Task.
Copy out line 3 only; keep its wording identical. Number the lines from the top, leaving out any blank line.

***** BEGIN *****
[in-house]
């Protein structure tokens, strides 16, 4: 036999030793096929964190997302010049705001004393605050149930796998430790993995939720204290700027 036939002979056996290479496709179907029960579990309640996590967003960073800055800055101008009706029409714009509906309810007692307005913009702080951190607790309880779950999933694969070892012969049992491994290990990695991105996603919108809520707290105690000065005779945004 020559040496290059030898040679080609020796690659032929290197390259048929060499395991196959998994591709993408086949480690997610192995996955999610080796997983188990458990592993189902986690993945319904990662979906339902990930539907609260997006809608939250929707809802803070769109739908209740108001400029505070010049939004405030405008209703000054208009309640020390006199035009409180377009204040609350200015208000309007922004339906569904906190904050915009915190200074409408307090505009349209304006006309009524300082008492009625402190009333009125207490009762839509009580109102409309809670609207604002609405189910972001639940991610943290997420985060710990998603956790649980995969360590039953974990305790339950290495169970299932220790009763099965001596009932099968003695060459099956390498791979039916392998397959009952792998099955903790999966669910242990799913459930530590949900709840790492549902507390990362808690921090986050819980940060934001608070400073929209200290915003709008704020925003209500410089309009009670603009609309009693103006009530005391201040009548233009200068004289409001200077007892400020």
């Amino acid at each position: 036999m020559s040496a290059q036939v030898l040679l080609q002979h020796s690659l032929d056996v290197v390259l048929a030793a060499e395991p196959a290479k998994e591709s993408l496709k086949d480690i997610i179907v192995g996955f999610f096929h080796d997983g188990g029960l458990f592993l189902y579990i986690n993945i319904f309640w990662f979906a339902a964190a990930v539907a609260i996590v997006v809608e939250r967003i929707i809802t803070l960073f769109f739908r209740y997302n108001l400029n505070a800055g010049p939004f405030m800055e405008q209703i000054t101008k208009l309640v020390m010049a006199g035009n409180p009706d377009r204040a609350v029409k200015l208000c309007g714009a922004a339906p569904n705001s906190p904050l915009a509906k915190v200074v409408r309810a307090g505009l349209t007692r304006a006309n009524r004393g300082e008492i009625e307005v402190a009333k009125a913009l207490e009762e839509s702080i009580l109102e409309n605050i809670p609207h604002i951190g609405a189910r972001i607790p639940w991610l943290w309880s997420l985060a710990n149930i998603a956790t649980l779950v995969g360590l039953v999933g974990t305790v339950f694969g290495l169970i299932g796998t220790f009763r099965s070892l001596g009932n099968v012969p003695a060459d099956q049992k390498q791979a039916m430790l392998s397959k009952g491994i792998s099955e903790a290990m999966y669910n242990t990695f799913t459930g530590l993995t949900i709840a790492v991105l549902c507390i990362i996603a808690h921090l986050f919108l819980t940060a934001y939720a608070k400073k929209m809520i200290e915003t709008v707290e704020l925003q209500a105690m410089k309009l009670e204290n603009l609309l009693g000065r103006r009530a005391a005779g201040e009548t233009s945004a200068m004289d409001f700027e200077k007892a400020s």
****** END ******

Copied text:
């Amino acid at each position: 036999m020559s040496a290059q036939v030898l040679l080609q002979h020796s690659l032929d056996v290197v390259l048929a030793a060499e395991p196959a290479k998994e591709s993408l496709k086949d480690i997610i179907v192995g996955f999610f096929h080796d997983g188990g029960l458990f592993l189902y579990i986690n993945i319904f309640w990662f979906a339902a964190a990930v539907a609260i996590v997006v809608e939250r967003i929707i809802t803070l960073f769109f739908r209740y997302n108001l400029n505070a800055g010049p939004f405030m800055e405008q209703i000054t101008k208009l309640v020390m010049a006199g035009n409180p009706d377009r204040a609350v029409k200015l208000c309007g714009a922004a339906p569904n705001s906190p904050l915009a509906k915190v200074v409408r309810a307090g505009l349209t007692r304006a006309n009524r004393g300082e008492i009625e307005v402190a009333k009125a913009l207490e009762e839509s702080i009580l109102e409309n605050i809670p609207h604002i951190g609405a189910r972001i607790p639940w991610l943290w309880s997420l985060a710990n149930i998603a956790t649980l779950v995969g360590l039953v999933g974990t305790v339950f694969g290495l169970i299932g796998t220790f009763r099965s070892l001596g009932n099968v012969p003695a060459d099956q049992k390498q791979a039916m430790l392998s397959k009952g491994i792998s099955e903790a290990m999966y669910n242990t990695f799913t459930g530590l993995t949900i709840a790492v991105l549902c507390i990362i996603a808690h921090l986050f919108l819980t940060a934001y939720a608070k400073k929209m809520i200290e915003t709008v707290e704020l925003q209500a105690m410089k309009l009670e204290n603009l609309l009693g000065r103006r009530a005391a005779g201040e009548t233009s945004a200068m004289d409001f700027e200077k007892a400020s």